Which federal opposition party is ahead in the race to promise an open government? (Photograph by Shutterstock.com)
THEY’RE THE CHAMPIONS? “The Liberals have announced the most robust plans for access reform so far in the marathon election campaign,” according to the Toronto Star.
But a reading of recent proposed amendments to the country’s freedom of information law introduced prior to the campaign suggest the NDP might actually do more to open up the federal government.
The outline of the Liberal plan for access reform was first sketched out in party leader Justin Trudeau’s proposed Transparency Act, which was introduced in June 2014.
As I wrote earlier, that bill included laudable proposals such as eliminating fees for access requests and giving the information commissioner the power to order the release of records the government has denied access to.
But, despite what National Newswatch columnist Don Lenihan seems to believe, the bill’s text did little to fulfill Trudeau’s promise to make all government records “open by default.”
After all, according to information commissioner Suzanne Legault, that’s the way the Access to Information Act is already written.
But there are so many exceptions to that rule in the law that government has instead become secret by default.
The Transparency Act didn’t lay a hand on those exceptions and, in an earlier interview with me, the party’s open government critic Scott Simms repeatedly confirmed the Liberals are comfortable with them.
“I wouldn’t want to say this is exhaustive, it’s perfect, it’s fine, it’s just a matter of how you are applying it. But I think, for the most part, what frustrates Canadians is how the [exemptions and exclusions] are applied,” he said, later adding he wouldn’t want to endorse all of the exceptions.
Such a statement does not exactly inspire confidence in the Liberal’s commitment to openness.
By comparison, in Jan. 2015, NDP MP Pat Martin introduced a reform bill that would have explicitly provided greater (albeit not unrestricted) access to cabinet and policy advice records.
That’s important because the exceptions to making those records public are among the most abused and frustrating provisions in the Access to Information Act.
Martin’s bill wouldn’t have eliminated any of the fees associated with using that legislation.
But it would have given the commissioner order-making power, as well as requiring public officials to create records that “document their decisions, actions, advice, recommendations and deliberations.”
Martin’s bill would have also made all public bodies subject to the Access to Information Act, with a requirement to disclose any record if the “public interest in disclosure clearly outweighs in importance the need for secrecy.”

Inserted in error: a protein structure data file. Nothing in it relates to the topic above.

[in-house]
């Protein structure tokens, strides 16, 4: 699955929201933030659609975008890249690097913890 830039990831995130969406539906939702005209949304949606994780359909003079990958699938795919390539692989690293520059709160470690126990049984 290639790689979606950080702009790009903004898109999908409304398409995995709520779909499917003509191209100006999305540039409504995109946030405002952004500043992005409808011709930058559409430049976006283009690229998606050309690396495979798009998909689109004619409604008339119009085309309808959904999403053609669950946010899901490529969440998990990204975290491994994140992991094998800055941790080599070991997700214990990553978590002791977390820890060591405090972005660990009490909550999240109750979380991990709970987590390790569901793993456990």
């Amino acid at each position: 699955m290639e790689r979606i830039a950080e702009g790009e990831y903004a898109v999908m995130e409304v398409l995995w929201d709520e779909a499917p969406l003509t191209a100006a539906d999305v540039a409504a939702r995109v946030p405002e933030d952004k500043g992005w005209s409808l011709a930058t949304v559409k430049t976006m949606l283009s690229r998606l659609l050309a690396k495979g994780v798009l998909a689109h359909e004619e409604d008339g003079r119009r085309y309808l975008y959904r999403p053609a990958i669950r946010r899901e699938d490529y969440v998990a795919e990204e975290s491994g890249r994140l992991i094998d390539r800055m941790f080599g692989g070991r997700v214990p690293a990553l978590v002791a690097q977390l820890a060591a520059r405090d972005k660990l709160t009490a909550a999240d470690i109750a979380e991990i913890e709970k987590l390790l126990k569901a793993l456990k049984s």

Again, that’s a more robust proposal than the one put forward by the Liberals in their election platform, which merely promises to make the “Prime Minister’s and Ministers’ Offices, as well as administrative institutions that support Parliament and the courts” subject to the Act.
And it’s worthwhile remembering Martin — who has been introducing bills to reform records access since 2005 — isn’t the NDP’s only prominent right to know advocate.
The MP who seconded Martin’s most recent reform effort, Murray Rankin, helped draft British Columbia’s freedom of information law and was an early promoter of such legislation federally, having written a research study on the subject in 1977 for the Canadian Bar Association.
That being said, the NDP hasn’t yet laid down a government transparency policy plank, with the party telling the Toronto Star it will have something to say on the issue before Election Day.
So, despite Rankin and Martin’s presence, it’s possible the NDP will retreat from its past proclamations now that they could win the election.
The reason: most opposition parties become considerably less enthusiastic about freedom of information once they form government.
But, until Canadians know one way or another, it’s too early to declare the Liberals champions of our information rights.
SEEING GREEN? If you’re wondering, neither Green Leader Elizabeth May or her parliamentary colleague Bruce Hyer have introduced private member’s bills that would reform the Access to Information Act. The party’s election platform, however, does promise to “overhaul” that law, without providing further details.
TAKING ACTION ON REDACTION Journalists have increasingly been using the term redaction to describe what happens when public bodies remove information from records requested under Canada’s freedom of information laws. But is there a better word they could be using to explain what’s happening?
According to the Canadian Newsstand database, in 2006 there were at least four stories published where that term appeared along with the words freedom of information request, access to information request or right to information request. Nine years later, there were at least 93 such stories.
But when public bodies redact information, they are actually censoring it — something the New Brunswick government acknowledges in its recent review of that province’s access legislation.
So shouldn’t journalists just write that instead?
Number of stories about record requests that include the term redaction*
2014 – 93
2013 – 54
2012 – 47
2011 – 44
2010 – 35
2009 – 23
2008 – 11
2007 – 6
2006 – 4
* = To find those stories, I used the following search string: (“freedom of information request” OR “access to information request” OR “right to information request” OR “FOI request” OR “FOIP request” OR “ATI request” OR “ATIP request” OR “RTI request”) AND redact*